Haro Ventures Mini Series: An Interview with Brianna Wettlaufer

Source: HaroVentures.com

Haro Ventures Mini Series: An Interview with Brianna Wettlaufer

Stocksy United is a uniquely structured artist-owned cooperative that provides beautiful stock photos, interview pieces, travel stories and recipes. Perhaps mostly highlighted for it’s unique financial structure (which pays out the majority of profits to photographers), the company is led by CEO and co-founder Brianna Wettlaufer who believes in open collaboration, fair representation and artistic expression. We sat down to learn a little bit about Brianna, her role at Stocksy, her childhood role model and what inspires her, among others.

  • What’s your role at Stocksy and how did you come into that position?

I’m CEO and co-founder. I bring to my role 15 years of experience in building online communities, promoting transparency and democracy in business, and mentoring photographers in the stock industry. I actually came into this role originally as Stocksy’s COO. The board realized I was the primary driver of the vision, product and experience and voted me into the CEO role in Stocksy’s first year of business. I’ve never looked back.

  • What’s the most satisfying part of your role there?

Being part of the amazing Stocksy team. They’re the most amazing, fierce group I’ve had the pleasure of working with. To date we’re 25 intense and different personalities. Which, of course, has the potentially to go horribly wrong when you have that many strong opinions at a table, but somewhere between championing honesty, accountability, support, respect and humour, we make it work.

  • What did you want to be when you were a kid? Who were your childhood role models?

My family is really artistic but also has a strong background in science. The convergence of the two by using logical thinking but expressing it creatively has always the most fascinating thing to me. It’s geeky, but I’d say Leonardo da Vinci was one of my childhood role models because I was mesmerized by the science behind his drawings. So generally I’d say I just wanted to work in the sciences when I grew up, with art being a supportive component of whatever I was focusing on.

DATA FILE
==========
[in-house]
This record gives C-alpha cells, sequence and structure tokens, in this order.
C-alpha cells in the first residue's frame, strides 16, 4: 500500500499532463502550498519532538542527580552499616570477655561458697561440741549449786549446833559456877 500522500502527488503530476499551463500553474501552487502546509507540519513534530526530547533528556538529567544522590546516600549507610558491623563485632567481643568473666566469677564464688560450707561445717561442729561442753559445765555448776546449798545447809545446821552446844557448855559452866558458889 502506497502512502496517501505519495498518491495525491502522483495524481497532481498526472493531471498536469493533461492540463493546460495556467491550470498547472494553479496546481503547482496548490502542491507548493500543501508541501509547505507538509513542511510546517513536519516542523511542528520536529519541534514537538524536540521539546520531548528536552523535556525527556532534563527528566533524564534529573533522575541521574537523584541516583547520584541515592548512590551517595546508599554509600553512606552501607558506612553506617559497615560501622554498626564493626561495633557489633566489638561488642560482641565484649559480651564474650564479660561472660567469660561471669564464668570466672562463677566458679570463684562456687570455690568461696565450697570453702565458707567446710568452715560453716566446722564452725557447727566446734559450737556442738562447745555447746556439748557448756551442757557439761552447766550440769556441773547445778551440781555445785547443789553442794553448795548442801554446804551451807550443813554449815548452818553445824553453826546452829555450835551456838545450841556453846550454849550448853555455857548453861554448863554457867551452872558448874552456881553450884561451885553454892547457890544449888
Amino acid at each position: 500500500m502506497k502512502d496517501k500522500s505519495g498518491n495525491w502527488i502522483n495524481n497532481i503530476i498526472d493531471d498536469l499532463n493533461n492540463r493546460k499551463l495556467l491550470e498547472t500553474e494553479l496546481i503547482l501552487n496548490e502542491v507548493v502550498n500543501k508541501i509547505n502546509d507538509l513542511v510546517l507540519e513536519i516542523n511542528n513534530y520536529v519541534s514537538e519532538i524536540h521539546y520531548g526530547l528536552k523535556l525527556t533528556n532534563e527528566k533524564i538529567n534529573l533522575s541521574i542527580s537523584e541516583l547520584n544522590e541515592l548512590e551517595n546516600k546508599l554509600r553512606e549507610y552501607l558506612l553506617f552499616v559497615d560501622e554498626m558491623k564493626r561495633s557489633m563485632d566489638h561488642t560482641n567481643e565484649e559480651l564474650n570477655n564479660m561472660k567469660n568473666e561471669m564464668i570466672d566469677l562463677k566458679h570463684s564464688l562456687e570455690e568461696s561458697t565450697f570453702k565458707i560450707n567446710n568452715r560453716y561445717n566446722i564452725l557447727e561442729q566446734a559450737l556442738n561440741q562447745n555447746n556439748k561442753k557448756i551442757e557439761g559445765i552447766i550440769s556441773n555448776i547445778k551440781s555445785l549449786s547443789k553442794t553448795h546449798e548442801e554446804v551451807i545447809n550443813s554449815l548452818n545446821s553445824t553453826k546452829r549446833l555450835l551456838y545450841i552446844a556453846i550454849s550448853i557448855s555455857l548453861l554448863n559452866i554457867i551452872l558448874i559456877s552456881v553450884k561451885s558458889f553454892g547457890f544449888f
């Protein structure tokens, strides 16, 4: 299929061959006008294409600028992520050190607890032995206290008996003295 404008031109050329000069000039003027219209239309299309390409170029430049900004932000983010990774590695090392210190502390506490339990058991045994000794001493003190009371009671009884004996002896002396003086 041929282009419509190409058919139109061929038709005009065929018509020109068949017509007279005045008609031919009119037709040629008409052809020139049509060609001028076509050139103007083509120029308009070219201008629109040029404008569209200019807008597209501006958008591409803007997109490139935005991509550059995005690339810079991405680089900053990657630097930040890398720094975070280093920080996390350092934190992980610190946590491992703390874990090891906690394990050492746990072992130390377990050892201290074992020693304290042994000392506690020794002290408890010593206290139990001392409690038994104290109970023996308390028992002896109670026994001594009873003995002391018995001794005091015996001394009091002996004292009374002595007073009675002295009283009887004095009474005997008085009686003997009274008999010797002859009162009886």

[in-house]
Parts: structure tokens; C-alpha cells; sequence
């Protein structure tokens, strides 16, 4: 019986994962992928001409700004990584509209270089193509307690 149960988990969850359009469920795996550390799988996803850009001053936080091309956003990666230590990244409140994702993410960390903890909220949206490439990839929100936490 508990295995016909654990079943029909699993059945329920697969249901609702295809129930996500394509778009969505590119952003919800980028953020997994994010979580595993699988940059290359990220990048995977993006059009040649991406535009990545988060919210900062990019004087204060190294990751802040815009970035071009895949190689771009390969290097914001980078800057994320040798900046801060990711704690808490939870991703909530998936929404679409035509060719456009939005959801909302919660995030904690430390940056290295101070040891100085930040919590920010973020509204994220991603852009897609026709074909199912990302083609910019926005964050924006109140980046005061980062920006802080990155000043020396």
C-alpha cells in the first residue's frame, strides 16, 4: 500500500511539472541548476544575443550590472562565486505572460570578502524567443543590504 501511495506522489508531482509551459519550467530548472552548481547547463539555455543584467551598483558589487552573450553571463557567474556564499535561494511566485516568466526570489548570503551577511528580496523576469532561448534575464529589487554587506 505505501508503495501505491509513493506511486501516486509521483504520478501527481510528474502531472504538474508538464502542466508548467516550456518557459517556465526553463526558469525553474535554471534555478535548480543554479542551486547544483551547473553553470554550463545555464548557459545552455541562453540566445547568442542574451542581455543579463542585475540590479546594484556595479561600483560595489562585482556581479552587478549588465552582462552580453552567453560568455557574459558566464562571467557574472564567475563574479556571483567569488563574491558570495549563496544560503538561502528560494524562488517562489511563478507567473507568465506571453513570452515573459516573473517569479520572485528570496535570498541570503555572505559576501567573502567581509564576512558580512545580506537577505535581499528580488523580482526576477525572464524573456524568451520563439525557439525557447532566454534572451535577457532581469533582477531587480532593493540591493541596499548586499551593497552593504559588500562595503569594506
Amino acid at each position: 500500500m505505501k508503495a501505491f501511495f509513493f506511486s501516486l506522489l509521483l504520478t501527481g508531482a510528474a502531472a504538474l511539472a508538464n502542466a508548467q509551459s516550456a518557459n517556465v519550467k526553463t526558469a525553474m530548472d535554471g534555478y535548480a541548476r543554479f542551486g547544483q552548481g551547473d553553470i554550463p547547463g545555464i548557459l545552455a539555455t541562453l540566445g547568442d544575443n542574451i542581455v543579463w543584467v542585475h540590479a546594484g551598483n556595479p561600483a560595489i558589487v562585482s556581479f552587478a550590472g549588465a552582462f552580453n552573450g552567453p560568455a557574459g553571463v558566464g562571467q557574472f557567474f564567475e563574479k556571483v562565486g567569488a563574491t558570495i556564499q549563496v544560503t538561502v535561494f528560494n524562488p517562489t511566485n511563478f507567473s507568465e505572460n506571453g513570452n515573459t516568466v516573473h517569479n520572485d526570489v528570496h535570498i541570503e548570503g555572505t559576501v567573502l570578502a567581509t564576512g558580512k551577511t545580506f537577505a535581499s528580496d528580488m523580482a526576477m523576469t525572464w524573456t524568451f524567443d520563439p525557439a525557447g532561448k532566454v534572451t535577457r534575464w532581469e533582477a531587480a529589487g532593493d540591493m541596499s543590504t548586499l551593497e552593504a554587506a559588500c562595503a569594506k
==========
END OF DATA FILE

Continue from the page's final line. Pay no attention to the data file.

• With F@#% Up Nights becoming a popular community event, we’re witnessing a positive trend of being open about your failures and mistakes. What mistake have you made that you wouldn’t go back in time to change?

I don’t like to fall to regret, everything is an opportunity to learn and do it better next time. But, if I’d had to pick something, I’d say going head to head with tables of executives when I was 23 was probably one of my poorer decisions. I didn’t start that job with that attitude, but after years of fighting against them, I got to the point where I wasn’t willing to back down, but that lead to my eventually needing to leave the company. But I absolutely don’t regret fighting for what I believe in.

  • What or who inspires you the most?

Travelling typically inspires me. Not because I want to go do touristy things, but because I love seeing different experiences and reality. I like to go to the grittier areas and just talk to people and hear their stories. I’m not roughing it, I do stay in hotels because I’m a nerd and I like having access to the internet. [Laughing].

As for people, there’s a girl here in Victoria that runs “The Grit of it”. She’s an amazing portrait photographer that always inspires me with her honesty and desire to champion the stories of unsung heroes.

  • What role do you think ‘diversity’ plays in growing a successful tech community?

Tech can mean so many things, so I’m reluctant to speak for that whole community, but diversity plays a really big role for us at Stocksy. Unfair representation can make us feel shitty and cast a horrible message. In the stock world there’s been a very exploitative approach to representing diversity by using people as tokens. With Stocksy we’re always searching new ideas beauty, traditions, environments and how we generally express ourselves in the everyday. Seeing that richness come through is really important for us to reinforce the accessibility and connection of a more beautiful depiction of lifestyle.